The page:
Monday, March 11, 2013

Liberal Vision - Canada Pension Plan

Ralph Goodale discusses new options and ideas to help strengthen the Canada Pension Plan.

A commentary by the Member of Parliament for Wascana

March 11th, 2013


Reciting spin-lines from the Prime Minister’s Office, Conservatives claim they’re open to good ideas for their now long-delayed 2013 Budget, but they just don’t get any from other Members of Parliament.  Nice spin, but not true.

There’s no shortage of constructive suggestions.

For example, to support job creation, Liberals have urged the Harper government to stop their annual $600-million increases in job-killing EI payroll taxes.  To promote fairness, we’ve called for sensible changes in family tax credits and disability savings plans to include those who most need this kind of help.  We’ve suggested practical measures to tear-down barriers to higher learning and to bolster innovation and infrastructure.

The Conservatives have only one response – more austerity. 

Their only priority is further cuts to federal programs and services to reduce their self-inflicted deficit.  They’re not concerned about economic inequality.  They have no agenda for growth and productivity.  In fact, their mindless cutting could actually shrink aggregate demand and make growth more difficult.

Seriously deficient retirement incomes are another issue this government ignores.

Indeed, they’ve made things worse.  One of Mr. Harper’s first major moves was to kill Income Trusts, thus destroying about $25-billion in the savings accounts of some 2-million Canadians.  More recently, he undermined Old Age Pensions by delaying the eligibility age by two years, thus taking about $30,000 from the most vulnerable seniors.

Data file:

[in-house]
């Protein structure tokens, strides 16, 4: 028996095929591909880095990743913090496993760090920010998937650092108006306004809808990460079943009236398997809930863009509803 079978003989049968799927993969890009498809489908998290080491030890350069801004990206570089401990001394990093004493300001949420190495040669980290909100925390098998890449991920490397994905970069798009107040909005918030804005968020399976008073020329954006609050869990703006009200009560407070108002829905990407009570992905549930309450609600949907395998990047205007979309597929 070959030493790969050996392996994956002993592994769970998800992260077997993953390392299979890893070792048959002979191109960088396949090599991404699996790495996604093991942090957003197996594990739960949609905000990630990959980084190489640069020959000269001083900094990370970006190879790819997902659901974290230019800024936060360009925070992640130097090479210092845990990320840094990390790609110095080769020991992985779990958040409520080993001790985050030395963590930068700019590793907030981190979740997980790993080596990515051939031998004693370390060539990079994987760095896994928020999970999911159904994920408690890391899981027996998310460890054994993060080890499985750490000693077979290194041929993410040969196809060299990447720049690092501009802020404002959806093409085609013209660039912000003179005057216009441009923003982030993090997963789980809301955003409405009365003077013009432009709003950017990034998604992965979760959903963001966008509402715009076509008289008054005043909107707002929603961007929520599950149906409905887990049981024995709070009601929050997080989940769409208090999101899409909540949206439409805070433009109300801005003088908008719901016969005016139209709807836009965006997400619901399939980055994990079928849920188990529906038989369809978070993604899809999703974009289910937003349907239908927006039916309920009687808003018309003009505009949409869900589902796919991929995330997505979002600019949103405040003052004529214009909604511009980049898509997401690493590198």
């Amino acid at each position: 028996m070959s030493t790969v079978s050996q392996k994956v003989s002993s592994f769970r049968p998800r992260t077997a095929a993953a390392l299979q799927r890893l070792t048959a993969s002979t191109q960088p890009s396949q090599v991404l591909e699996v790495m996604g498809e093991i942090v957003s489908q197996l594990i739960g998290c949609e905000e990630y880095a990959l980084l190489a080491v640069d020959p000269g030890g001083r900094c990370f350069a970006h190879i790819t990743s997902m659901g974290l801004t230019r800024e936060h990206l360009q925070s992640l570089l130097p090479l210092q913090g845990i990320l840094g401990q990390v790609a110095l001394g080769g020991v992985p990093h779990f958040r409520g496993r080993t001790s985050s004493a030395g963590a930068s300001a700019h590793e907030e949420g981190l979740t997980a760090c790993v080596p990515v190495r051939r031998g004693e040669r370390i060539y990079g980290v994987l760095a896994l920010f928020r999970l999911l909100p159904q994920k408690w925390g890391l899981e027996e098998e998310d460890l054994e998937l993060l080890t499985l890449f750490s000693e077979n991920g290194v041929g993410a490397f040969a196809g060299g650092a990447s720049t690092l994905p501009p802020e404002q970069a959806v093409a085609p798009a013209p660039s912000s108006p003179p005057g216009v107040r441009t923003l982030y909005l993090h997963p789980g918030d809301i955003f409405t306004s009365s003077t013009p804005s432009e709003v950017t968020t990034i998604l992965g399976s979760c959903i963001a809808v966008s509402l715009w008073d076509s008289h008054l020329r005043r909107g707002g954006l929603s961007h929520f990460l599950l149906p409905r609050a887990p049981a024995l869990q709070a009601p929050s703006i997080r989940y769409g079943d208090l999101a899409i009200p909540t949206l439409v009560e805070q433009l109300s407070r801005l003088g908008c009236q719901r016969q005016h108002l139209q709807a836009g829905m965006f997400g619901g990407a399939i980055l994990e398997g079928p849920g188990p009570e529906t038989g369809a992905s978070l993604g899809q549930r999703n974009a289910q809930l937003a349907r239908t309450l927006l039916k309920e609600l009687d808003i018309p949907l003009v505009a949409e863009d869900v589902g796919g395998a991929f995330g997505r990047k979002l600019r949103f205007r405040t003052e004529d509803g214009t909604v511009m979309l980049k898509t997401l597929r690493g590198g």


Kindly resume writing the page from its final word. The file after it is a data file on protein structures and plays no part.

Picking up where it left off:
Significantly, Mr. Harper had solemnly promised he would never do either of these things.  Somehow, integrity seems to have slipped his mind.

But the 2013 Budget could take constructive steps to help the 70% of Canadians who don’t have adequate pensions. They could be allowed to make “voluntary supplementary” contributions to the Canada Pension Plan to top-up their savings. 

The CPP is sound and strong (thanks to far-sighted changes initiated by former Finance Minister Paul Martin).  It is well-managed, generating one of the best rates of return.  Canadians should be able to build on this expertise – all at no cost to the government.  It would also provide some much needed competition for private pension plans.

This good, practical Liberal idea has earned the support of the Canadian Association of Retired Persons, the Canadian Federation of Independent Business and even the Chief Executive Officer of the Canadian Imperial Bank of Commerce.  It’s time has come!

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